Kansas GOP officials and grassroots people gathered in Manhattan (Mecca) this weekend for the state GOP's annual convention. A lot of people asked why I'm writing less here: You can find me almost daily over at the Sentinel, a fresh news source designed to help keep the mainstream media and legislators accountable. I will be dropping by here a few times per week to dole out the 4-1-1 that, for a variety of reasons, just doesn't fit there. Things like the following:

Musical Chairs Set to Continue

It looked for a moment there like the music had stopped in Kansas. Congressman Mike Pompeo was named intelligence director; Kansas Treasurer Ron Estes has a clear path to win Pompeo's Congressional Chair on April 11, and Derek Kriefels, current President of the State Financial Officers Foundation and a former Assistant State Treasurer, is likely to be tapped as interim Kansas Treasurer. (Update: I'm told the whispers about Kreifels are false.) Or, perhaps, Brownback will name a former office holder who lost his last election. Someone like former Sen. Terry Bruce?

The exciting game of musical chairs is far from over.

As Lee Corso would say: Not so fast, my friend. 

If I were a betting woman, I'd put money on Gov. Brownback announcing his departure before month's end. Word on the street is that he'll be working with refugees from a base in Rome, Italy. (I am so jealous.)

Meanwhile, there's still a chance that Secretary of State Kris Kobach has one foot out the door for a Donald Trump appointment. Some sort of advisory gig? Kobach's people are the most tight-lipped folks in all of Topeka. It's maddening. However, I did hear Kobach's departure to D.C. may be imminent if he can get his wife on board. 

Obviously, Lt. Gov. Jeff Colyer replaces Gov. Brownback and names his next-in-command. Who Colyer names as his own replacement will be telling. If Colyer names someone like former state Sen. Garrett Love--someone young, upwardly mobile and able to fundraise-- as his Lt. Gov, I think it's safe to say Colyer intends to run for Governor in 2018. However, if he picks a place holder--say some person no one has heard of--I think it's safe to assume Colyer plans to run for the Congressional Third District seat, currently held by Congressman Kevin Yoder.

I don't think Colyer would primary Yoder, but Yoder may be gearing up for a run at the Governorship. For what it's worth, every politician in Kansas, and every human with any kind of name ID is quasi-considering a run at that top gig.) For Yoder, he's likely thinking about being closer to home now that he has two small children. He's also got to be considering the challenging race he'd have in the Third. He'll win of course, if he decides to run for re-election, but the Dems are gearing up to throw everything at him.

So, who will Colyer face in a Third District primary? My guesses include Insurance Commissioner Ken Selzer for certain.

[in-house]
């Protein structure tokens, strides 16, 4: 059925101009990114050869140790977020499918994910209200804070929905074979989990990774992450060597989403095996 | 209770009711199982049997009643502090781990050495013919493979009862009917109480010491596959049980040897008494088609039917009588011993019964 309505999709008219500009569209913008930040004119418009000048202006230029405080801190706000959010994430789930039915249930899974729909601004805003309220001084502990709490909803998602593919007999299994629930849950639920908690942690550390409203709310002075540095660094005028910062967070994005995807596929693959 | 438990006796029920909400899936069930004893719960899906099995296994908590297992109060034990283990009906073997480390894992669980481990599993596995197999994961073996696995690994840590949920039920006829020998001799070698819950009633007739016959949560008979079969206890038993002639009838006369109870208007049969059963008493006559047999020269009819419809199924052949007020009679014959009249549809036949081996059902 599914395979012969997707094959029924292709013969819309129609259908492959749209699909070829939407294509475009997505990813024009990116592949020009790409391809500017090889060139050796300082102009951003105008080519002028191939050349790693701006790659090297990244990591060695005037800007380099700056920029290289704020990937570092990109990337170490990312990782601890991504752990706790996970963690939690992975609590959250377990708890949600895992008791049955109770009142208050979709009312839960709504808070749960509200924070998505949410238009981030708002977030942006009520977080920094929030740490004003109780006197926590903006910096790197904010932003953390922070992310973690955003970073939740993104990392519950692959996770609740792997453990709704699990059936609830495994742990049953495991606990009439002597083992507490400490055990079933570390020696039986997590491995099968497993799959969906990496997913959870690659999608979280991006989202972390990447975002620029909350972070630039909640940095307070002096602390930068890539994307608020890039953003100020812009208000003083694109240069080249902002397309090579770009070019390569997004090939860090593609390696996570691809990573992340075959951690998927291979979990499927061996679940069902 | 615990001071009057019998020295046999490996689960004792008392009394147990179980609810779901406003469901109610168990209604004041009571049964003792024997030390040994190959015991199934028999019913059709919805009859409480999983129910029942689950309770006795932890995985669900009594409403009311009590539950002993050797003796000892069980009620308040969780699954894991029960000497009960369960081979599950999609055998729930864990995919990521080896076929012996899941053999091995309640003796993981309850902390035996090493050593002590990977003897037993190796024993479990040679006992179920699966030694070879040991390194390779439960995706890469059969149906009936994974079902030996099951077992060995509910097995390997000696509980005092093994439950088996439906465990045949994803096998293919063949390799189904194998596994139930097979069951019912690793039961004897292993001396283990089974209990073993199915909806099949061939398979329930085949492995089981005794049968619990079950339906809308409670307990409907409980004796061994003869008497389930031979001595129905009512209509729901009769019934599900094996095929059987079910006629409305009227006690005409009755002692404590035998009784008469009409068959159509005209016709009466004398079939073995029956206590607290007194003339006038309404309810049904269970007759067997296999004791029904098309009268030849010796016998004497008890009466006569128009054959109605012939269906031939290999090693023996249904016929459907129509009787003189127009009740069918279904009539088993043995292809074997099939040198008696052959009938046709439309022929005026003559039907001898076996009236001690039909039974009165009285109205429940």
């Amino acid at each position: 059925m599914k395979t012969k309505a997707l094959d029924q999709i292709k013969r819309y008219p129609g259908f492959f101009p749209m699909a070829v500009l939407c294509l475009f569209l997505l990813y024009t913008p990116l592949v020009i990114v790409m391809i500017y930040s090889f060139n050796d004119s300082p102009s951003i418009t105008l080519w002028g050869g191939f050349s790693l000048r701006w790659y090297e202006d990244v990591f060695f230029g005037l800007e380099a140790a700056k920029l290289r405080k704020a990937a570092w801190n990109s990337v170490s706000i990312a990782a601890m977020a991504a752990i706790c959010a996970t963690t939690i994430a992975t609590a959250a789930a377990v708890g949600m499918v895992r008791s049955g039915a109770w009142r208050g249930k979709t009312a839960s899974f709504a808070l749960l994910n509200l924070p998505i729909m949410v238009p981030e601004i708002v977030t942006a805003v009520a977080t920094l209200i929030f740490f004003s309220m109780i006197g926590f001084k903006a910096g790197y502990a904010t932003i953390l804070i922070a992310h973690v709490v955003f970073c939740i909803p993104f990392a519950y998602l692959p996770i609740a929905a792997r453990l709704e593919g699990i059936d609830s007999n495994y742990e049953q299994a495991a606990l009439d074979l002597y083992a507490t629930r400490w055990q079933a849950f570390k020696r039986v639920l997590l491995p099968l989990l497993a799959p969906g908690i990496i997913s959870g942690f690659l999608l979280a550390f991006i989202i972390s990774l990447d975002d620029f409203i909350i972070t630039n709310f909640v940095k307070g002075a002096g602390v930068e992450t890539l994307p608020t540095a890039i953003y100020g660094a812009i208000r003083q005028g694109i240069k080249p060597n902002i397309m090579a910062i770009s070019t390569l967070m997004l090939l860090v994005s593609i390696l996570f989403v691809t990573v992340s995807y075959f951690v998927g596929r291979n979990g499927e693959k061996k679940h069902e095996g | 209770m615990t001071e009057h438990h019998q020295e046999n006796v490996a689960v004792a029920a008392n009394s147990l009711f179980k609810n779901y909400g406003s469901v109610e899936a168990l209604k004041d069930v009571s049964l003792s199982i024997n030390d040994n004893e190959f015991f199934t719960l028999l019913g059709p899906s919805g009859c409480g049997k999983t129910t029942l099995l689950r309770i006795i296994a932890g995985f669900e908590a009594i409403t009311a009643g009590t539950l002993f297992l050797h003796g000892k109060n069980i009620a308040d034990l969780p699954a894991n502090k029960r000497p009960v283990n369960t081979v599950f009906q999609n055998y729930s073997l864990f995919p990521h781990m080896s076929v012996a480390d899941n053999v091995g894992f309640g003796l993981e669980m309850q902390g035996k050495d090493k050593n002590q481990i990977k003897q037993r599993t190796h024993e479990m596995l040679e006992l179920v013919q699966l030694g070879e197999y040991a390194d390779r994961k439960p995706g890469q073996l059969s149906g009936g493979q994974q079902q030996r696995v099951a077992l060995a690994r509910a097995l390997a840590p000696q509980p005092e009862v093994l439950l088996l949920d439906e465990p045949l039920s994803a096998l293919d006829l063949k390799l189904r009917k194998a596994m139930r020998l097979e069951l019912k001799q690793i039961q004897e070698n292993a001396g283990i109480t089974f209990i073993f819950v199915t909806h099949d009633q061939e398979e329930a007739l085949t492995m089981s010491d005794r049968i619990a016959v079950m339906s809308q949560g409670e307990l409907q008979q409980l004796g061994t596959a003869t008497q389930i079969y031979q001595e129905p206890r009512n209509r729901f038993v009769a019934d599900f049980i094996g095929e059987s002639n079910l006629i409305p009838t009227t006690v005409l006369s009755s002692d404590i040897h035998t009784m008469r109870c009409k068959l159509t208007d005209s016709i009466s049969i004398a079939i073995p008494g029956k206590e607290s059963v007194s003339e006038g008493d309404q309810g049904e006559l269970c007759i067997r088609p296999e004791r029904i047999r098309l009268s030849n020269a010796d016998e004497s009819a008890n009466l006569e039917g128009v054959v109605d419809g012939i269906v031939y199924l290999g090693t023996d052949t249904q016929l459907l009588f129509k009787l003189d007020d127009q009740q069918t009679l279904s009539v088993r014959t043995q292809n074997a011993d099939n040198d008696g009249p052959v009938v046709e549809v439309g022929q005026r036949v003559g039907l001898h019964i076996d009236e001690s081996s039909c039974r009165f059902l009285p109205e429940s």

Over in the Governor's race, Yoder will face challenges from Wink Hartman, a Wichita businessman; that O'Malley guy (Right. I can't remember his first name either.); Sen. Susan Wagle; possibly Derek Schmidt.

And I haven't even addressed what is causing this second wave of upheaval--we'll call the first wave the Trump Tsunami: The second wave was Congresswoman Lynn Jenkins' announcement that she won't be running for Governor.

So, who will replace her in Congress? That's going to be a very crowded field. Potential candidates include Sen. Jake LaTurner, Sen. Caryn Tyson, Leavenworth DA Todd Thompson, Sen. Vicki Schmidt, and there's always a chance that Alan Cobb, the Trump transition team member who narrowly lost the Fourth Congressional Republican nomination to Ron Estes, may jump into the Second District race. (He lives in Topeka but is from Wichita.) For what it's worth, I think Derek Schmidt chooses to run for Second instead of Governor, which means Thompson will not run. 

That music you hear is another round of musical chairs about to pick up. So keep your ears to the ground and send your 4-1-1 my way!

Friday, February 10, 2017

Meanwhile at the Sentinel

A lie told often enough becomes the truth, or so Vladimir Lenin once said. At the very least, misleading information skews reality, and that’s where Kansans find themselves today–asked to believe that Kansas’ current budget problems are the result of a 2012 tax cut, and not the result of outrageous and continued growth in government spending.

....Hold the phone while the truth tellers put on some pants. 

Read it here.

Friday, February 3, 2017

This Bodes Well for Republicans

The Democratic Congressional Campaign Committee announced this week that it will target Kansas Republican Kevin Yoder. So says the Kansas City Star, revealing that Democrats are so desperate they've decided to spend buckets of money in off-season to campaign against candidates who won handily in a state and a place where Republicans didn't fare all that well.